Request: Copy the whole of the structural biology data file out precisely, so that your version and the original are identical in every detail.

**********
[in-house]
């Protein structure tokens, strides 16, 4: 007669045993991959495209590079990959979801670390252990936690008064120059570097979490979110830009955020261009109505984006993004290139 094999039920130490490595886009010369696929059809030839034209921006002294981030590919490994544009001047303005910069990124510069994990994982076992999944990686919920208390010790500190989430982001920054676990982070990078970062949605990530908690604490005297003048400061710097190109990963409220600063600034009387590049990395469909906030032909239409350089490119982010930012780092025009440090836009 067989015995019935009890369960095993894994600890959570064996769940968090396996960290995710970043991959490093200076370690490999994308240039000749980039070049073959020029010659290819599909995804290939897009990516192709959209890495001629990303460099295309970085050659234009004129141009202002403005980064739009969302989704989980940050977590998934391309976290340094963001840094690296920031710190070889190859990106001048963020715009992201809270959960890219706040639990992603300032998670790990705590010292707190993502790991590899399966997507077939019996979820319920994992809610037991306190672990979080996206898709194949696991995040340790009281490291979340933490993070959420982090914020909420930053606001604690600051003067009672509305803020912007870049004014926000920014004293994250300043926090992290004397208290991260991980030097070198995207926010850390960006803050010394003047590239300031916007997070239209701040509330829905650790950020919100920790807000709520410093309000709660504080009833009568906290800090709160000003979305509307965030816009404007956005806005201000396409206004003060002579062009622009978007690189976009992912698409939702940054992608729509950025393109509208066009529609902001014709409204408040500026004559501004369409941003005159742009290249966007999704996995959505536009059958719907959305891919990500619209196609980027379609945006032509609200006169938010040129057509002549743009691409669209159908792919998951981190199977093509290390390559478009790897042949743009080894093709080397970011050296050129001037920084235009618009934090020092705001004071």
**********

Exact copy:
[in-house]
């Protein structure tokens, strides 16, 4: 007669045993991959495209590079990959979801670390252990936690008064120059570097979490979110830009955020261009109505984006993004290139 094999039920130490490595886009010369696929059809030839034209921006002294981030590919490994544009001047303005910069990124510069994990994982076992999944990686919920208390010790500190989430982001920054676990982070990078970062949605990530908690604490005297003048400061710097190109990963409220600063600034009387590049990395469909906030032909239409350089490119982010930012780092025009440090836009 067989015995019935009890369960095993894994600890959570064996769940968090396996960290995710970043991959490093200076370690490999994308240039000749980039070049073959020029010659290819599909995804290939897009990516192709959209890495001629990303460099295309970085050659234009004129141009202002403005980064739009969302989704989980940050977590998934391309976290340094963001840094690296920031710190070889190859990106001048963020715009992201809270959960890219706040639990992603300032998670790990705590010292707190993502790991590899399966997507077939019996979820319920994992809610037991306190672990979080996206898709194949696991995040340790009281490291979340933490993070959420982090914020909420930053606001604690600051003067009672509305803020912007870049004014926000920014004293994250300043926090992290004397208290991260991980030097070198995207926010850390960006803050010394003047590239300031916007997070239209701040509330829905650790950020919100920790807000709520410093309000709660504080009833009568906290800090709160000003979305509307965030816009404007956005806005201000396409206004003060002579062009622009978007690189976009992912698409939702940054992608729509950025393109509208066009529609902001014709409204408040500026004559501004369409941003005159742009290249966007999704996995959505536009059958719907959305891919990500619209196609980027379609945006032509609200006169938010040129057509002549743009691409669209159908792919998951981190199977093509290390390559478009790897042949743009080894093709080397970011050296050129001037920084235009618009934090020092705001004071």